ICD-9 Diagnosis Code 575.5

Fistula of gallbladder

Diagnosis Code 575.5

ICD-9: 575.5
Short Description: Fistula of gallbladder
Long Description: Fistula of gallbladder
This is the 2014 version of the ICD-9-CM diagnosis code 575.5

Code Classification
  • Diseases of the digestive system
    • Other diseases of digestive system (570-579)
      • 575 Other disorders of gallbladder

Information for Medical Professionals

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The ICD-10 and ICD-9 GEMs are used to facilitate linking between the diagnosis codes in ICD-9-CM and the new ICD-10-CM code set. The GEMs are the raw material from which providers, health information vendors and payers can derive specific applied mappings to meet their needs.
  • K82.3 - Fistula of gallbladder

Index of Diseases and Injuries
References found for the code 575.5 in the Index of Diseases and Injuries:

Information for Patients


A fistula is an abnormal connection between two parts inside of the body. Fistulas may develop between different organs, such as between the esophagus and the windpipe or the bowel and the vagina. They can also develop between two blood vessels, such as between an artery and a vein or between two arteries.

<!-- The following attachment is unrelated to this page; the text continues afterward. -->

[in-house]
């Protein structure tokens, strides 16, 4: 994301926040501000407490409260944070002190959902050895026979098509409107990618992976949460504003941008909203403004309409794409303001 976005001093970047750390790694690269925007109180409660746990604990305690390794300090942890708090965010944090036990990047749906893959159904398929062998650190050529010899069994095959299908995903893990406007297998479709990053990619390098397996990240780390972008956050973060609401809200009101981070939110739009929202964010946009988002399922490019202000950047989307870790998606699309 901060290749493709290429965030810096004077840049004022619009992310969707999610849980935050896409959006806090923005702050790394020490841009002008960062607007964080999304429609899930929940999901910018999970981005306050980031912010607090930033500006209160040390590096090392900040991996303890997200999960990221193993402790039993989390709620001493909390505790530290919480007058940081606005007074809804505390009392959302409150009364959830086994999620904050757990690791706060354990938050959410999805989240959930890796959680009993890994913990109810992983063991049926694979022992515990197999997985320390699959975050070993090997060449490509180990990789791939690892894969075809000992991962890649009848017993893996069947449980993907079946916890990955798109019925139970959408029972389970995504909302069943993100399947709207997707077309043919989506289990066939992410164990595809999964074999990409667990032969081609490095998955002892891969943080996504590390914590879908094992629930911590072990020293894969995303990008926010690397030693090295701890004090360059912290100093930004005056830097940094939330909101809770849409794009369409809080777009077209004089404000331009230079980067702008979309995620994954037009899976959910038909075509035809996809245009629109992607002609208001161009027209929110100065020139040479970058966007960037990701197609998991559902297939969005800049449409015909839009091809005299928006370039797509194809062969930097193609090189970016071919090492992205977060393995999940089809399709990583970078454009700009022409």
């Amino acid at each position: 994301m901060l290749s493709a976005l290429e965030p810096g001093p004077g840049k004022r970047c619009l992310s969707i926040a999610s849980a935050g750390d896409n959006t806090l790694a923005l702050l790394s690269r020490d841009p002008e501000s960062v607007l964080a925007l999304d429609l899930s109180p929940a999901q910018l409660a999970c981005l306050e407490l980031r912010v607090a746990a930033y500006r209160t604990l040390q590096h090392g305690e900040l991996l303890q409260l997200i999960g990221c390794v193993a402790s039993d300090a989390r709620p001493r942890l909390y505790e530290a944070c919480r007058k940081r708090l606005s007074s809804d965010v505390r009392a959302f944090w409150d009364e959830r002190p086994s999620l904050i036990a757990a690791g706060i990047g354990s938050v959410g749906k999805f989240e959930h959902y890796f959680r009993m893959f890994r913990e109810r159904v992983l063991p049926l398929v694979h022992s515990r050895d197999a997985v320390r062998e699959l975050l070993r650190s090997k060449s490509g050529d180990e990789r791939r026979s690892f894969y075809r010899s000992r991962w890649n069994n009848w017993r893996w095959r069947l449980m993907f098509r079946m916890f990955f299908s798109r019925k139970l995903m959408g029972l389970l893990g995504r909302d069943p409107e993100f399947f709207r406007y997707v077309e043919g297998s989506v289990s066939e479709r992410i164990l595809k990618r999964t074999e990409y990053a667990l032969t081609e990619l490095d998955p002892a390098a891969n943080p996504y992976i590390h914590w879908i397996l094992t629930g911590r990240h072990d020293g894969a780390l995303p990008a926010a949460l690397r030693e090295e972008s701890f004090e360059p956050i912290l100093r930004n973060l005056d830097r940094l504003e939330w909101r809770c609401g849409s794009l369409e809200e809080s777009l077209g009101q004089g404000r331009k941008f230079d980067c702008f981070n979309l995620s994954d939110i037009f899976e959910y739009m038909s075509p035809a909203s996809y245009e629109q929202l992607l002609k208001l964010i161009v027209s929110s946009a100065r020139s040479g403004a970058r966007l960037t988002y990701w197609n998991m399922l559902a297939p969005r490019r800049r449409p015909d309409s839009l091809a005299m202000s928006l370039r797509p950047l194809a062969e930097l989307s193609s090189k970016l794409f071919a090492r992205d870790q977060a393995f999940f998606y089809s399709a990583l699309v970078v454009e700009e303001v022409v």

Some people are born with a fistula. Other common causes of fistulas include

  • Complications from surgery
  • Injury
  • Infection
  • Diseases, such as Crohn's disease or ulcerative colitis

Treatment depends on the cause of the fistula, where it is, and how bad it is. Some fistulas will close on their own. In some cases, you may need antibiotics and/or surgery.

  • Fistula
  • Gastrointestinal fistula

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Gallbladder Diseases

Your gallbladder is a pear-shaped organ under your liver. It stores bile, a fluid made by your liver to digest fat. As your stomach and intestines digest food, your gallbladder releases bile through a tube called the common bile duct. The duct connects your gallbladder and liver to your small intestine.

Your gallbladder is most likely to give you trouble if something blocks the flow of bile through the bile ducts. That is usually a gallstone. Gallstones form when substances in bile harden. Rarely, you can also get cancer in your gallbladder.

Many gallbladder problems get better with removal of the gallbladder. Fortunately, you can live without a gallbladder. Bile has other ways of reaching your small intestine.

  • Acute cholecystitis
  • Bilirubin - urine
  • Chronic cholecystitis
  • Gallbladder removal - laparoscopic
  • Gallbladder removal - laparoscopic - discharge
  • Gallbladder removal - open
  • Gallbladder removal - open - discharge

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